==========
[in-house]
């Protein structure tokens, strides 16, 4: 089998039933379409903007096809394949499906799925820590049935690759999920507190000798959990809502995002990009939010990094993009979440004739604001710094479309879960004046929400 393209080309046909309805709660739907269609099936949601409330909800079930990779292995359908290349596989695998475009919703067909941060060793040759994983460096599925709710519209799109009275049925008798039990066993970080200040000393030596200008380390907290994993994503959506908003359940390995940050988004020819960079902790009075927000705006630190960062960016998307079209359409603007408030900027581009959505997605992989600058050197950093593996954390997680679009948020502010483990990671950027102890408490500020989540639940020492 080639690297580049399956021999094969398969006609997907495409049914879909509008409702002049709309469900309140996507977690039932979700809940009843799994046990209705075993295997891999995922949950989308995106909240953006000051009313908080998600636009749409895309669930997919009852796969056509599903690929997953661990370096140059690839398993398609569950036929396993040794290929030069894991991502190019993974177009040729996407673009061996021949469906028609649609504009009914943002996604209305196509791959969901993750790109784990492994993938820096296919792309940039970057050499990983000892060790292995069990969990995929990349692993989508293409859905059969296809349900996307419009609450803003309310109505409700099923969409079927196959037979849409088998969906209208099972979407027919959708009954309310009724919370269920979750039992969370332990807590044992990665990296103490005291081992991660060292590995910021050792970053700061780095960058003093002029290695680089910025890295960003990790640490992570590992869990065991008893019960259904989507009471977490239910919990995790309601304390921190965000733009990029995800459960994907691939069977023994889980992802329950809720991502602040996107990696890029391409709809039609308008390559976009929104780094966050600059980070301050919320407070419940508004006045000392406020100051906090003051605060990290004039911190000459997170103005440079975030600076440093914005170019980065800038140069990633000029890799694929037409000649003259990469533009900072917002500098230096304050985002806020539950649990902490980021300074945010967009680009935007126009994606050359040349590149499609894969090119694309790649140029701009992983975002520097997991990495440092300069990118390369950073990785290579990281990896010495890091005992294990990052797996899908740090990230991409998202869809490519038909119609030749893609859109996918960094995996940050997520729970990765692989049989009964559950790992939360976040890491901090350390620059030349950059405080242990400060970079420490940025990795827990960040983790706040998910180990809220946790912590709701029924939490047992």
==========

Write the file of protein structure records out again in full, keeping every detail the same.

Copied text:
[in-house]
């Protein structure tokens, strides 16, 4: 089998039933379409903007096809394949499906799925820590049935690759999920507190000798959990809502995002990009939010990094993009979440004739604001710094479309879960004046929400 393209080309046909309805709660739907269609099936949601409330909800079930990779292995359908290349596989695998475009919703067909941060060793040759994983460096599925709710519209799109009275049925008798039990066993970080200040000393030596200008380390907290994993994503959506908003359940390995940050988004020819960079902790009075927000705006630190960062960016998307079209359409603007408030900027581009959505997605992989600058050197950093593996954390997680679009948020502010483990990671950027102890408490500020989540639940020492 080639690297580049399956021999094969398969006609997907495409049914879909509008409702002049709309469900309140996507977690039932979700809940009843799994046990209705075993295997891999995922949950989308995106909240953006000051009313908080998600636009749409895309669930997919009852796969056509599903690929997953661990370096140059690839398993398609569950036929396993040794290929030069894991991502190019993974177009040729996407673009061996021949469906028609649609504009009914943002996604209305196509791959969901993750790109784990492994993938820096296919792309940039970057050499990983000892060790292995069990969990995929990349692993989508293409859905059969296809349900996307419009609450803003309310109505409700099923969409079927196959037979849409088998969906209208099972979407027919959708009954309310009724919370269920979750039992969370332990807590044992990665990296103490005291081992991660060292590995910021050792970053700061780095960058003093002029290695680089910025890295960003990790640490992570590992869990065991008893019960259904989507009471977490239910919990995790309601304390921190965000733009990029995800459960994907691939069977023994889980992802329950809720991502602040996107990696890029391409709809039609308008390559976009929104780094966050600059980070301050919320407070419940508004006045000392406020100051906090003051605060990290004039911190000459997170103005440079975030600076440093914005170019980065800038140069990633000029890799694929037409000649003259990469533009900072917002500098230096304050985002806020539950649990902490980021300074945010967009680009935007126009994606050359040349590149499609894969090119694309790649140029701009992983975002520097997991990495440092300069990118390369950073990785290579990281990896010495890091005992294990990052797996899908740090990230991409998202869809490519038909119609030749893609859109996918960094995996940050997520729970990765692989049989009964559950790992939360976040890491901090350390620059030349950059405080242990400060970079420490940025990795827990960040983790706040998910180990809220946790912590709701029924939490047992």